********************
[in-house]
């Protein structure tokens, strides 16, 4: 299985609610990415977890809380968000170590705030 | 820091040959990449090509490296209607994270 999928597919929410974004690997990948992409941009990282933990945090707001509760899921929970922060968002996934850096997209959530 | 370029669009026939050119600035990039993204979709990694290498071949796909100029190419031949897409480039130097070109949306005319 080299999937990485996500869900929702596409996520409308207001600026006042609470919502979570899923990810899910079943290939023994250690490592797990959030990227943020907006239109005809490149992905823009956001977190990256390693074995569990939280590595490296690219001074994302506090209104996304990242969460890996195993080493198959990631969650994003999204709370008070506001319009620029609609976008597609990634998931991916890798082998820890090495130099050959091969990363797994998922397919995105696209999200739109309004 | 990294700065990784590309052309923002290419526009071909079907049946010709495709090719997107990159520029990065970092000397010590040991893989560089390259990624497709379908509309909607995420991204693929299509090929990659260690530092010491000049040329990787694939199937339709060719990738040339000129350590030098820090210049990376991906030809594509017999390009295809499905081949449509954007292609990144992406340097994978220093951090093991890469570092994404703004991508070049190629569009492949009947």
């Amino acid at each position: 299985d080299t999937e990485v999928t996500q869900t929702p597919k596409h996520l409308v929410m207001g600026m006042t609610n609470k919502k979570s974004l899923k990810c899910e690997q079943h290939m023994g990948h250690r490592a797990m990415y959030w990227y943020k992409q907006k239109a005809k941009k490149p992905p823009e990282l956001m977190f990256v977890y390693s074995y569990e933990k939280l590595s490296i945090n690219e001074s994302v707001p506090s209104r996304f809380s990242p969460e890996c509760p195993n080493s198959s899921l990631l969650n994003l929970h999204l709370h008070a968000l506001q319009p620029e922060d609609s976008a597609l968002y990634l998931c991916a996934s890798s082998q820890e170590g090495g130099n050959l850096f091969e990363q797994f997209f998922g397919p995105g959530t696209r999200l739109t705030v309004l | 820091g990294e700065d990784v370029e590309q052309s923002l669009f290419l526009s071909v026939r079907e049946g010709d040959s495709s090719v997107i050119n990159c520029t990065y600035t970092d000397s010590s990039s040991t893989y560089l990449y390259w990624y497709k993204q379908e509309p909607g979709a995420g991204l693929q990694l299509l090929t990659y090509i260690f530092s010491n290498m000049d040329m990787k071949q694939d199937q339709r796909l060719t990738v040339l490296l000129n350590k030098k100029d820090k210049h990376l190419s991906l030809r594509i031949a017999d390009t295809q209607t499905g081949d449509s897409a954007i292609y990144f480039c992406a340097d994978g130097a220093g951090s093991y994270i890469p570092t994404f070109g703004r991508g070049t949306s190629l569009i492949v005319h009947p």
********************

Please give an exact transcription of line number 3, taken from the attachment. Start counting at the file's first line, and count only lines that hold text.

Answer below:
């Amino acid at each position: 299985d080299t999937e990485v999928t996500q869900t929702p597919k596409h996520l409308v929410m207001g600026m006042t609610n609470k919502k979570s974004l899923k990810c899910e690997q079943h290939m023994g990948h250690r490592a797990m990415y959030w990227y943020k992409q907006k239109a005809k941009k490149p992905p823009e990282l956001m977190f990256v977890y390693s074995y569990e933990k939280l590595s490296i945090n690219e001074s994302v707001p506090s209104r996304f809380s990242p969460e890996c509760p195993n080493s198959s899921l990631l969650n994003l929970h999204l709370h008070a968000l506001q319009p620029e922060d609609s976008a597609l968002y990634l998931c991916a996934s890798s082998q820890e170590g090495g130099n050959l850096f091969e990363q797994f997209f998922g397919p995105g959530t696209r999200l739109t705030v309004l | 820091g990294e700065d990784v370029e590309q052309s923002l669009f290419l526009s071909v026939r079907e049946g010709d040959s495709s090719v997107i050119n990159c520029t990065y600035t970092d000397s010590s990039s040991t893989y560089l990449y390259w990624y497709k993204q379908e509309p909607g979709a995420g991204l693929q990694l299509l090929t990659y090509i260690f530092s010491n290498m000049d040329m990787k071949q694939d199937q339709r796909l060719t990738v040339l490296l000129n350590k030098k100029d820090k210049h990376l190419s991906l030809r594509i031949a017999d390009t295809q209607t499905g081949d449509s897409a954007i292609y990144f480039c992406a340097d994978g130097a220093g951090s093991y994270i890469p570092t994404f070109g703004r991508g070049t949306s190629l569009i492949v005319h009947p």